Manhattan Motorcycle Road Rage Incident
A YouTube video of a disturbing confrontation between an SUV driver and group of motorcyclists on the West Side Highway captivated the country and led to numerous arrests last fall. The video surfaced the week of Sept. 30. It was taken from a camera mounted on a biker’s helmet, and shows an attack on an SUV and the beating of its driver. Alexian Lien, 33, was celebrating his wedding anniversary with his wife, Rosalyn Ng, and their 2-year-old daughter just before the incident occurred. Police said the family was driving on the West Side Highway when they were surrounded by the large group of bikers. After the group of motorcyclists approached his car, they began to dent it with their helmets. Lien then hit the gas, driving over three of the bikers. One of the bikers, Edwin “Jay” Mieses, was paralyzed by the accident. The bikers are then seen chasing the Range Rover through Manhattan, when traffic forces the car to slow down. That’s when a biker can be seen running up to the SUV and yanking open the driver’s side door as Lien again guns the engine in an attempt to get away, knocking over a bike as it speeds off. Lien received stitches for cuts to his face. He will not face any charges, authorities said.
The One Year Anniversary Of Superstorm Sandy
Candles and flashlights lit up the shore when survivors of Superstorm Sandy paid their respects to what was lost when the storm roared ashore on Oct. 29, 2012. To mark Sandy’s anniversary, residents of coastal neighborhoods in New York and New Jersey that suffered some of the worst flooding honored that terrible day in ways both public and private. Rebuilding has been a nightmare for some of those in the hardest hit areas. A year later, neighborhoods and businesses are bouncing back, but many are still grappling with the reality that this could happen again. Some people are still homeless. The anniversary of the storm brought moments of hope and happiness, as well. New York Gov. Andrew Cuomo kicked off what was billed as a “Sandy Resiliency Tour” in lower Manhattan on the storm’s anniversary, and folks across the Tri-State turned the day into a a day of service.
Bill De Blasio Defeats Joe Lhota In New York City Mayor’s Race
It what was never much of a close race, New York City Public Advocate Bill De Blasio defeated former MTA chairman Joe Lhota in the race for mayor with a landslide win on Nov. 5. De Blasio had campaigned on promises of being a champion for the middle class, giving his word to create programs which will deliver universal pre-kindergarten and free after-school programs to middle schoolers. He aims to pay for those programs with a tax hike on wealthy New Yorkers. De Blasio’s election was also seen by many as a mandate against stop-and-frisk, the controversial policy. Mayor Bloomberg has consistently defended stop-and-frisk as a constitutional practice which has helped lower New York City’s crime rate. With De Blasio’s election, community leaders and elected officials demanded Bloomberg drop his appeal of Judge Shira Scheindlin’s ruling.
The Knockout Game
Dubbed the “Knockout Game,” there is nothing fun about the string of violent attacks taking place across the country — including several in our area. In fact, the chilling phenomenon has now gone global, with unsuspecting victims walking and then being randomly sucker-punched to the ground. There have been several so-called “knockout” or “polar bear” assaults in the Crown Heights and Midwood sections of Brooklyn alone since October and the “game” has been blamed for numerous other assaults and at least one death. In Sept., two 13-year-olds were charged with the beating death of Ralph Eric Santiago, 46, a homeless man in Hoboken. The alternate name “polar bearing” comes from the fact that the victims are white. Police Commissioner Ray Kelly has expressed some doubts about whether the knockout game is real or an urban myth. It’s likely not a myth to its victims, some of which are shown in online videos from various cities show young suspects randomly punching innocent victims.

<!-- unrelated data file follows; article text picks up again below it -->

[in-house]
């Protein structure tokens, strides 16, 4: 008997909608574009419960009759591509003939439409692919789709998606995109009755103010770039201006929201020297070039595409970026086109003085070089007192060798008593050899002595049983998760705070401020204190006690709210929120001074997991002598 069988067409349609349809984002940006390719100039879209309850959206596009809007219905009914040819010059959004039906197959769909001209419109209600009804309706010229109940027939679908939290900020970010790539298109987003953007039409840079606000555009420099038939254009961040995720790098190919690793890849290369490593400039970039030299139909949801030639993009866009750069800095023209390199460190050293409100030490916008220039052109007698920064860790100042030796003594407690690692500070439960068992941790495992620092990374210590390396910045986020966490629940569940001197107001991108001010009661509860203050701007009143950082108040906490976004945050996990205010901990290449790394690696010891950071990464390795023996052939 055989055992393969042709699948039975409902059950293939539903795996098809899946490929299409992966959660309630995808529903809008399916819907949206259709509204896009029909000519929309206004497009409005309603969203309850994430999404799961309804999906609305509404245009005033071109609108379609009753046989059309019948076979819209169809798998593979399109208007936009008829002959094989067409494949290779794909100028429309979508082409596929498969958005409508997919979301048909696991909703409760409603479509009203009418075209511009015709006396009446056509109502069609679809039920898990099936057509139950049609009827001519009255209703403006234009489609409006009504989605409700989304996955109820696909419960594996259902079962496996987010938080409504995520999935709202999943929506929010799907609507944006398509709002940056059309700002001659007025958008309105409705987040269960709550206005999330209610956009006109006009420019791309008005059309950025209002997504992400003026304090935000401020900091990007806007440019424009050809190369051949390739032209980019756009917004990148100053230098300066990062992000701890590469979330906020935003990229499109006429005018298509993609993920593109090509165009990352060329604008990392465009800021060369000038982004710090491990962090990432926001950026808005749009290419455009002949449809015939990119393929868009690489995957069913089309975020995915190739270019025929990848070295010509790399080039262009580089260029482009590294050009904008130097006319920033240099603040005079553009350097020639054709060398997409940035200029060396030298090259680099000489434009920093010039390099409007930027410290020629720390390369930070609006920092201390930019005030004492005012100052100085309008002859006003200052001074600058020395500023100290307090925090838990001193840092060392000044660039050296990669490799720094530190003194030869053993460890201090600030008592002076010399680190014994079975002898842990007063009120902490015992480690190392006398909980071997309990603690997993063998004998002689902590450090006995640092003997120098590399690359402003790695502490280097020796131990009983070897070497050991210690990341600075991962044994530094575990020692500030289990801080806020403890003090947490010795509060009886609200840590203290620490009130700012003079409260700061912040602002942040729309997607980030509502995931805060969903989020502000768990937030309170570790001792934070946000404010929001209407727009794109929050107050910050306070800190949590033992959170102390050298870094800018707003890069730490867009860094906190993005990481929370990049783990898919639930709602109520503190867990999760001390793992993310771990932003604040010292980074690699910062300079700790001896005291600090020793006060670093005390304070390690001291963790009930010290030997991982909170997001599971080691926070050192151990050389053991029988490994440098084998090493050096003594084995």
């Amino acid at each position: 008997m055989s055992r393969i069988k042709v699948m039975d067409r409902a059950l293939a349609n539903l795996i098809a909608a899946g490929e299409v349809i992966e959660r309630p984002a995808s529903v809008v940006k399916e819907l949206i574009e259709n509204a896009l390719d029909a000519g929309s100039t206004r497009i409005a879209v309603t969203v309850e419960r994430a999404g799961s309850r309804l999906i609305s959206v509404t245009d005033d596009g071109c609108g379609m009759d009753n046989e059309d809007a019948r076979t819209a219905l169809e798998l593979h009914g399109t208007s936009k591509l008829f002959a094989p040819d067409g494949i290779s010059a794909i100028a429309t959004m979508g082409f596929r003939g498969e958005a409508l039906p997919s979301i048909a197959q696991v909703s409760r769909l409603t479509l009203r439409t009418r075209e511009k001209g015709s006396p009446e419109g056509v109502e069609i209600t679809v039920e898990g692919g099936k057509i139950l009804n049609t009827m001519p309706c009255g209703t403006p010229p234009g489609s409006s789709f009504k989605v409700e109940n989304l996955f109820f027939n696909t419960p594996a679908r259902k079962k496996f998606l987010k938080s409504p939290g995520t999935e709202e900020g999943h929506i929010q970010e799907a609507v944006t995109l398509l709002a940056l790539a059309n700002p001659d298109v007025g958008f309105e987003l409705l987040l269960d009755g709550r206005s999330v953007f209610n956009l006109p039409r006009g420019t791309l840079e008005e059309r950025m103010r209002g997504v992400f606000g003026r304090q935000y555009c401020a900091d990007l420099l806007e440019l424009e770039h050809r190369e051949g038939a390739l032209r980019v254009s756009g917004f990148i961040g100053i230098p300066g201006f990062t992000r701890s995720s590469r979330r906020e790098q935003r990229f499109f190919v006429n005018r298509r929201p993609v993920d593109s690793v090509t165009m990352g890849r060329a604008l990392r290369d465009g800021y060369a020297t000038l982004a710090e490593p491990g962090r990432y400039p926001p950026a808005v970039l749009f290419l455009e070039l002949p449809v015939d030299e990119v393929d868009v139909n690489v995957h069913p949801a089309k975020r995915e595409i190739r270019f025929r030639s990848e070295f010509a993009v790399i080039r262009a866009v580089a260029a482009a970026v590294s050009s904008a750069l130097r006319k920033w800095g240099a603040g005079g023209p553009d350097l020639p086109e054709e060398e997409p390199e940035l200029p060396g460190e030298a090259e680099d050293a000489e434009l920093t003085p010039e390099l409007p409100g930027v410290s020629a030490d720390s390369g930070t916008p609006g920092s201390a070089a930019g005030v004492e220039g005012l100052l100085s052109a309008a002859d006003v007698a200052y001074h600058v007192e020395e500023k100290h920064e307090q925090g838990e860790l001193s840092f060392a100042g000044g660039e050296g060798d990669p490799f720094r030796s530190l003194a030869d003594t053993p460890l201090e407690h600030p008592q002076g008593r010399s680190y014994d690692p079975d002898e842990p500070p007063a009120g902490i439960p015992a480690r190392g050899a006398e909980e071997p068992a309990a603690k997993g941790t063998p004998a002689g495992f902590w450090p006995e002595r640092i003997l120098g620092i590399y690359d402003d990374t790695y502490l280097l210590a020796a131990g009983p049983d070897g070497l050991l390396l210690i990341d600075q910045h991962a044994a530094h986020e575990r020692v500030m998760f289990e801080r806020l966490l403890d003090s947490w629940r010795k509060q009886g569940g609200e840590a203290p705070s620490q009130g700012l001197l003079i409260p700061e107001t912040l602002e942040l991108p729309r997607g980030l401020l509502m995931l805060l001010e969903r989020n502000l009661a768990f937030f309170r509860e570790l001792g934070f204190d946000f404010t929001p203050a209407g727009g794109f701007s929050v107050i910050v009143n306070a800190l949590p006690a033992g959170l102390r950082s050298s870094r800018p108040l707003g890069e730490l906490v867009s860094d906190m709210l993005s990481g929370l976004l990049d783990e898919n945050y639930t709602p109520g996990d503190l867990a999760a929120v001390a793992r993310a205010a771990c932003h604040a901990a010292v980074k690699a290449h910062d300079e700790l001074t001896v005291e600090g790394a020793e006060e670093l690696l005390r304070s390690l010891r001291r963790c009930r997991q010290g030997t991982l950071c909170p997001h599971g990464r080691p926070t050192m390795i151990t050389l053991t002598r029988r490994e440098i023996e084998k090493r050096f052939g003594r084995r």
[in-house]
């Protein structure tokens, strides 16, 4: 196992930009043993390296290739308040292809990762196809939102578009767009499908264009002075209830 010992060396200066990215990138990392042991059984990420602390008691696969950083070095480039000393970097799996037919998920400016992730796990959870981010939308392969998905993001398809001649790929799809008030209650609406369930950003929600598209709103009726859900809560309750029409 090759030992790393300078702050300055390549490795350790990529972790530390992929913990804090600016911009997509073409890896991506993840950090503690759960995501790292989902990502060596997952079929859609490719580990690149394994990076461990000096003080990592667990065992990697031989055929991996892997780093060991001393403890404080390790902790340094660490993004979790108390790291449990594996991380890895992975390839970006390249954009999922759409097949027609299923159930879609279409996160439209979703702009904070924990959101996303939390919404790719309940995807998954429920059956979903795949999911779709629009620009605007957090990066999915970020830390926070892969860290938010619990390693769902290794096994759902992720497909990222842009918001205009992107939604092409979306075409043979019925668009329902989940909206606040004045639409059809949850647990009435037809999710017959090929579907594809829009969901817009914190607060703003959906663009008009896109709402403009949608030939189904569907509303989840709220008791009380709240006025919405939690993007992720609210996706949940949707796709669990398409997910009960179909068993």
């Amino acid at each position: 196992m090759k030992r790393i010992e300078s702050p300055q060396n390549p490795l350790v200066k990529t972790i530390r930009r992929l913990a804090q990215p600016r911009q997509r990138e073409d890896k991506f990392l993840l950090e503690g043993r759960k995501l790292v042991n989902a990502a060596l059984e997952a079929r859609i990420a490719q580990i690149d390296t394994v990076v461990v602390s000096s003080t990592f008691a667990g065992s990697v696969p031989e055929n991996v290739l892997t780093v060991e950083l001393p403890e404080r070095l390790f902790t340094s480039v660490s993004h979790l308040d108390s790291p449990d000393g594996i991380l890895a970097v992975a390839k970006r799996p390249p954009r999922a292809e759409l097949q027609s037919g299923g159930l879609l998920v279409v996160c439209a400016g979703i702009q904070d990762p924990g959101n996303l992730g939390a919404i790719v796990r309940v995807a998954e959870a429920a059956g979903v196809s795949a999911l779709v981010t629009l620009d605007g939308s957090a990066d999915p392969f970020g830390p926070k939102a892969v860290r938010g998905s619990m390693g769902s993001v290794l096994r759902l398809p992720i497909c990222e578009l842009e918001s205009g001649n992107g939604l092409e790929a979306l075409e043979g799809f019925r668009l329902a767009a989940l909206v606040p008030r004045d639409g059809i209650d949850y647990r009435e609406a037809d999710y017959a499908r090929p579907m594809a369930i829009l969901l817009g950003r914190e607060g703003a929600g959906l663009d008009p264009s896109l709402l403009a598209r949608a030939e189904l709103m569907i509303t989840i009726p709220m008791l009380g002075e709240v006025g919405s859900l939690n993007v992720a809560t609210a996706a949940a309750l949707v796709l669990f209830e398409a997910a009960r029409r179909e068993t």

Metro-North Train Derails, Kills 4
It wasn’t the best year for Metro-North. Dozens were injured after a major derailment in Connecticut last May after two trains collided just east of the Fairfield Metro Station. In September, power problems paralyzed the New Haven line and caused backups and last commuter headaches. However, these incidents paled in comparison to the derailment on Sunday, Dec. 1, which killed four passengers and injured dozens more. The commuter train from Poughkeepsie left the tracks with a sudden, violent shudder and roll along the curve at Spuyten Duyvil, where the speed limit drops from 70 mph down to 30. All of the train’s seven cars and its locomotive came off the curved track about 100 feet north of the nearby station around 7:20 a.m., officials said. One car came to rest feet from the Harlem River. The NTSB later said the train was going 82 mph along the 30 mph curve. A union official said the train’s engineer, William Rockefeller said nodded off before the crash.
Newtown Marks One Year Since The Sandy Hook Shootings
Church bells tolled 26 times at St. Rose of Lima church in Newtown on Dec. 14, to mark the first anniversary of the massacre which killed 20 children and six educators. No formal memorials were held in honor of the victims, as to avoid drawing media attention to the Connecticut town. Instead, Gov. Dan Malloy encouraged citizens to perform an act of kindness as a tribute to those that lost their lives. In the year since the shooting, schools and public places around the nation have put in place new security measures and the discussion about gun control hasn’t stopped. Family members of the victims continue to campaign for stricter gun laws.